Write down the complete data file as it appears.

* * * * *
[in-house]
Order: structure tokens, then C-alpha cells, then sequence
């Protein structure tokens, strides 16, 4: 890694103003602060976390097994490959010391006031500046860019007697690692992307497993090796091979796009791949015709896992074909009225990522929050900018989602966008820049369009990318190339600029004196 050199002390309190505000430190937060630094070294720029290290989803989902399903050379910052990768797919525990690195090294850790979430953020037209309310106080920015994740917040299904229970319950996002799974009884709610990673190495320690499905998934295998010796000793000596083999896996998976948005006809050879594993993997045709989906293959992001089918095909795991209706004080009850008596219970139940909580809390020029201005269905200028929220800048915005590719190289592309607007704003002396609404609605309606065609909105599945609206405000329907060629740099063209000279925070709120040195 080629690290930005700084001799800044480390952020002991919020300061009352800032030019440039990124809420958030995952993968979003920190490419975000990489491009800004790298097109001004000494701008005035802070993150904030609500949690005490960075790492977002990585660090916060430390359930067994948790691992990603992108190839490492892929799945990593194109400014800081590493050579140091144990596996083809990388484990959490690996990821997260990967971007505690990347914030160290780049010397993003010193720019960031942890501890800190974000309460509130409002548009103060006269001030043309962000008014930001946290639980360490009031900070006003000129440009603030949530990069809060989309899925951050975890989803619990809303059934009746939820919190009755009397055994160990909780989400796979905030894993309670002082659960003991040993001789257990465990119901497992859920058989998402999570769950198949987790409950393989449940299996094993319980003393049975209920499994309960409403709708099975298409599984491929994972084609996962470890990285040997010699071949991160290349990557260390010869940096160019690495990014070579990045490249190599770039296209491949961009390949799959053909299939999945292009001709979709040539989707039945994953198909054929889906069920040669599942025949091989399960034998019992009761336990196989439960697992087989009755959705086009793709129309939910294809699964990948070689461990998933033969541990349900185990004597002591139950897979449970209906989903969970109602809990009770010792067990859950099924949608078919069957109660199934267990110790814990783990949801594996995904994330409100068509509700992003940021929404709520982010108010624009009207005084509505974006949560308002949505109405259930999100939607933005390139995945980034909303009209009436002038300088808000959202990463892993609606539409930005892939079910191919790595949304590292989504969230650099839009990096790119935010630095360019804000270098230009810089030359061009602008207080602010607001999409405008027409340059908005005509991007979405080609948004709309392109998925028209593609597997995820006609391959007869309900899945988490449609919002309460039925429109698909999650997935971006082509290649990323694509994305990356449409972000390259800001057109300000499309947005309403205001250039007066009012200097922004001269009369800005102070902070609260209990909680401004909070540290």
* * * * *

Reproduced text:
[in-house]
Order: structure tokens, then C-alpha cells, then sequence
């Protein structure tokens, strides 16, 4: 890694103003602060976390097994490959010391006031500046860019007697690692992307497993090796091979796009791949015709896992074909009225990522929050900018989602966008820049369009990318190339600029004196 050199002390309190505000430190937060630094070294720029290290989803989902399903050379910052990768797919525990690195090294850790979430953020037209309310106080920015994740917040299904229970319950996002799974009884709610990673190495320690499905998934295998010796000793000596083999896996998976948005006809050879594993993997045709989906293959992001089918095909795991209706004080009850008596219970139940909580809390020029201005269905200028929220800048915005590719190289592309607007704003002396609404609605309606065609909105599945609206405000329907060629740099063209000279925070709120040195 080629690290930005700084001799800044480390952020002991919020300061009352800032030019440039990124809420958030995952993968979003920190490419975000990489491009800004790298097109001004000494701008005035802070993150904030609500949690005490960075790492977002990585660090916060430390359930067994948790691992990603992108190839490492892929799945990593194109400014800081590493050579140091144990596996083809990388484990959490690996990821997260990967971007505690990347914030160290780049010397993003010193720019960031942890501890800190974000309460509130409002548009103060006269001030043309962000008014930001946290639980360490009031900070006003000129440009603030949530990069809060989309899925951050975890989803619990809303059934009746939820919190009755009397055994160990909780989400796979905030894993309670002082659960003991040993001789257990465990119901497992859920058989998402999570769950198949987790409950393989449940299996094993319980003393049975209920499994309960409403709708099975298409599984491929994972084609996962470890990285040997010699071949991160290349990557260390010869940096160019690495990014070579990045490249190599770039296209491949961009390949799959053909299939999945292009001709979709040539989707039945994953198909054929889906069920040669599942025949091989399960034998019992009761336990196989439960697992087989009755959705086009793709129309939910294809699964990948070689461990998933033969541990349900185990004597002591139950897979449970209906989903969970109602809990009770010792067990859950099924949608078919069957109660199934267990110790814990783990949801594996995904994330409100068509509700992003940021929404709520982010108010624009009207005084509505974006949560308002949505109405259930999100939607933005390139995945980034909303009209009436002038300088808000959202990463892993609606539409930005892939079910191919790595949304590292989504969230650099839009990096790119935010630095360019804000270098230009810089030359061009602008207080602010607001999409405008027409340059908005005509991007979405080609948004709309392109998925028209593609597997995820006609391959007869309900899945988490449609919002309460039925429109698909999650997935971006082509290649990323694509994305990356449409972000390259800001057109300000499309947005309403205001250039007066009012200097922004001269009369800005102070902070609260209990909680401004909070540290």